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This great-grandfather lost his sight but became a rock star

Robert Finley, a 64-year-old blues guitarist and singer, relaunched his career in music after years of working as a carpenter. Before he knew it, he was playing with Dan Auerbach from The Black Keys and other prominent artists. Finley spoke to the NewsHour before a performance at Washington’s Anthem Theater to talk about his meteoric rise as a musician.

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  • Amna Nawaz:

    Let's end this week with a little inspiration: the unlikely story of Robert Finley.

    In just over three years, the 64-year-old blues guitarist and singer went from working as a carpenter to performing across the country, including a recent show at Washington, D.C.'s Anthem theater, where we caught up with him.

    William Brangham and producer Frank Carlson bring us his remarkable story. Let's have a listen.

  • Robert Finley:

    I'm a 64-year-old great-grandfather, and I'm just getting ready to rock.

    My name is Robert Finley. I'm from Bernice, Louisiana. I was born and raised in a little town called Winnsboro. I'm a sharecropper's son.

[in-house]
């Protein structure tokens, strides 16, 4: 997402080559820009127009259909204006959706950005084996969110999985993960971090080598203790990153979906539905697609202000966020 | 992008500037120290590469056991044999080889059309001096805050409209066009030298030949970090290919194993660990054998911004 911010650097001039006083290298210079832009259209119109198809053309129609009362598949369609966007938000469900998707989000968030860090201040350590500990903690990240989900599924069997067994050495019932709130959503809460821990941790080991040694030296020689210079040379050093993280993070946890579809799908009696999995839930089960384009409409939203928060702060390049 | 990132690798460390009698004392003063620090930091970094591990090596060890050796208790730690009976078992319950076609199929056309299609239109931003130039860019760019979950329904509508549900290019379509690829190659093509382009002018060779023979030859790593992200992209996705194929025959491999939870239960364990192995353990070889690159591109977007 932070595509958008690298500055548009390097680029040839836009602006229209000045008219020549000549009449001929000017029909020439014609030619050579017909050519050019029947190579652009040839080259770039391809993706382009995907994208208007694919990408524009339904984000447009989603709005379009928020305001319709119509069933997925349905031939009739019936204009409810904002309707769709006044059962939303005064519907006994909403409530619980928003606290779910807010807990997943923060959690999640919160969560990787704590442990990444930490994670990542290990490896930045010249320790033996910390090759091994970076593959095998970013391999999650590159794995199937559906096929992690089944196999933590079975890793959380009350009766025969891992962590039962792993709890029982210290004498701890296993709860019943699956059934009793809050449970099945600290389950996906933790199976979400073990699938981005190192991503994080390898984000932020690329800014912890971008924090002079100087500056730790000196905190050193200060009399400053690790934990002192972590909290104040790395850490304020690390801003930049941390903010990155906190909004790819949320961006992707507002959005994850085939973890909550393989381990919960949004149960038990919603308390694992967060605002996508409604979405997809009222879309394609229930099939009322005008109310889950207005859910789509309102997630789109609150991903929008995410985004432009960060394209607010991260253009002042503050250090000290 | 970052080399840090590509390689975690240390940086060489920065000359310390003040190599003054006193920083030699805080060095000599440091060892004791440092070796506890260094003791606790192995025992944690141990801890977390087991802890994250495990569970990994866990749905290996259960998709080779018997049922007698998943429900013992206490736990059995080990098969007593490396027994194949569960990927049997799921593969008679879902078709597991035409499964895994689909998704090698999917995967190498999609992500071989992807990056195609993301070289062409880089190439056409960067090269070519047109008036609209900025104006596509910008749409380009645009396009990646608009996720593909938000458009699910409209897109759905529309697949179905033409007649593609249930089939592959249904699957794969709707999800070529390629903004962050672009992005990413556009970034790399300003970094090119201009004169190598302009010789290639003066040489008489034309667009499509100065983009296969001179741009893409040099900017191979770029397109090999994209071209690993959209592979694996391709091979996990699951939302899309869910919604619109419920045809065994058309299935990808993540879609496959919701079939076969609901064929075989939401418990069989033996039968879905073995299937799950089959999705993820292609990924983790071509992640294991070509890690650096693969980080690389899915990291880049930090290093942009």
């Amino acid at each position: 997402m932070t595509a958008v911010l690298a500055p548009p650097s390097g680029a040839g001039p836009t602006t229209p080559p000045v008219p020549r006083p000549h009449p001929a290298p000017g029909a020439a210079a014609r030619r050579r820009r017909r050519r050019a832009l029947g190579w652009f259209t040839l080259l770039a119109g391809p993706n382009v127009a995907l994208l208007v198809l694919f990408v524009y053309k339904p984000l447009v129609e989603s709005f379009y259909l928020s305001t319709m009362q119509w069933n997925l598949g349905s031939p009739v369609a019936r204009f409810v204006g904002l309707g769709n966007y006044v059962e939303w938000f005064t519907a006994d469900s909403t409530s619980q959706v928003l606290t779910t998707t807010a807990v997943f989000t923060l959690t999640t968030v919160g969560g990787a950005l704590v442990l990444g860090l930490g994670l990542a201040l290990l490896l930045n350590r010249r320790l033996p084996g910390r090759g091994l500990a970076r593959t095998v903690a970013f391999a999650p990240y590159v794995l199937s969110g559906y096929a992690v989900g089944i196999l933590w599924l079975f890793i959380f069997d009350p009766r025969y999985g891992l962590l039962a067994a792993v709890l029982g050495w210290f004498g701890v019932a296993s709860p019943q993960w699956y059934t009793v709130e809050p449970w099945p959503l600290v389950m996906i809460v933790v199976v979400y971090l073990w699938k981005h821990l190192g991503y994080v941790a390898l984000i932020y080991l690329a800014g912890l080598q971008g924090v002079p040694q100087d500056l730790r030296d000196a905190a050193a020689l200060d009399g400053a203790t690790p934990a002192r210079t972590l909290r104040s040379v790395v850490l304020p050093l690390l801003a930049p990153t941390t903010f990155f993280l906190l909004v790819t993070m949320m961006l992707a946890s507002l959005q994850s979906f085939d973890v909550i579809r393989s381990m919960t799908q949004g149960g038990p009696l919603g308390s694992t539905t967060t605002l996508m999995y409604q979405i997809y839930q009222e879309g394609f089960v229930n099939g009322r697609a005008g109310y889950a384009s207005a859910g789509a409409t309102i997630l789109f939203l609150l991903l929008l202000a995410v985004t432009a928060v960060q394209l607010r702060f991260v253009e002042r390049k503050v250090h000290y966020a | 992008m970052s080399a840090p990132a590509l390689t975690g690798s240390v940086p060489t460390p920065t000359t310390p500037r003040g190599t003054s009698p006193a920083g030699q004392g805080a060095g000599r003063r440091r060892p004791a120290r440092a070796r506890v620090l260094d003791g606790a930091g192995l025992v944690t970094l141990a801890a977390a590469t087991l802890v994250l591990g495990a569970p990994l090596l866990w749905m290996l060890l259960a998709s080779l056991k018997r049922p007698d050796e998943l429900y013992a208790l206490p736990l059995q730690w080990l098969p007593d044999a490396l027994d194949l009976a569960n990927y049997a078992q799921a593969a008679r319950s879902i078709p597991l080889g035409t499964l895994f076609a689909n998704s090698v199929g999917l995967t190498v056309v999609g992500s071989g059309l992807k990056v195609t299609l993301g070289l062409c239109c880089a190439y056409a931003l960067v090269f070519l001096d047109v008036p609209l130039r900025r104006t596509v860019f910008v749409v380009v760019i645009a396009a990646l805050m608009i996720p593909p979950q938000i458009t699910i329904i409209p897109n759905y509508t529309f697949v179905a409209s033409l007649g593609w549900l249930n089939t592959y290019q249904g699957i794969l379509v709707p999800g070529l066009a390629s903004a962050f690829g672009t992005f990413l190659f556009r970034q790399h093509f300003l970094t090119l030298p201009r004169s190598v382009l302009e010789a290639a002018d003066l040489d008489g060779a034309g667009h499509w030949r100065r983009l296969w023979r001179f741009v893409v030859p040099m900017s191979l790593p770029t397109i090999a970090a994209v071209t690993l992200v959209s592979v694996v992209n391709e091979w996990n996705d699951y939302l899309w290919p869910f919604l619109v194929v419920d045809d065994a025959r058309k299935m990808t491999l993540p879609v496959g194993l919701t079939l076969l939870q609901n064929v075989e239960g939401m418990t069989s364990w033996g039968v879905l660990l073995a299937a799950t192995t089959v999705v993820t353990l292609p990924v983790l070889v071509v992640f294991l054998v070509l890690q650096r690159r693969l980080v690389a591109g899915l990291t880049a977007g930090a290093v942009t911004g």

I guess you could say we're one of those sharecroppers that really never got their share. Started playing music. I had an interest in it all my life since I was old enough to remember.

    I played in the military. I happened to be the leader of the Army band when I was in Germany. But when I started to try to do the civilian band, they were not as dependable.

    It's always the drummer is late or the bass man can't make it and stuff like this. That got frustrating to me. And it couldn't keep me busy enough to make a decent living.

  • William Brangham:

    In the mid 1970s, Finley stepped away from music. He became a carpenter, like his father, but then, in 2015, he began to lose his sight.

  • Robert Finley:

    I got to where I couldn't see well enough to make accurate cuts.

    And, at the price of lumber, you can't afford to keep making miscuts.

    So I was forced into retirement because of my sight on the carpentry. And I just went back to my music.

  • William Brangham:

    That same year, in 2015, Finley was discovered playing on the streets of Helena, Arkansas. Before he knew it, he was recording with Dan Auerbach of the Black Keys and opening for the biggest names in music.

  • Robert Finley:

    I'm going from — how do you say, from the sidewalk to Broadway stages in less than three years.

    It's a whole lot different crawling up on a stage than crawling up on top of a house, I will tell you that.

  • William Brangham:

    Finley's second studio album, "Goin' Platinum!," is now out. And you can catch him live around the country.

    For the "PBS NewsHour," I'm William Brangham.

  • Amna Nawaz:

    That is a great way to start the weekend.

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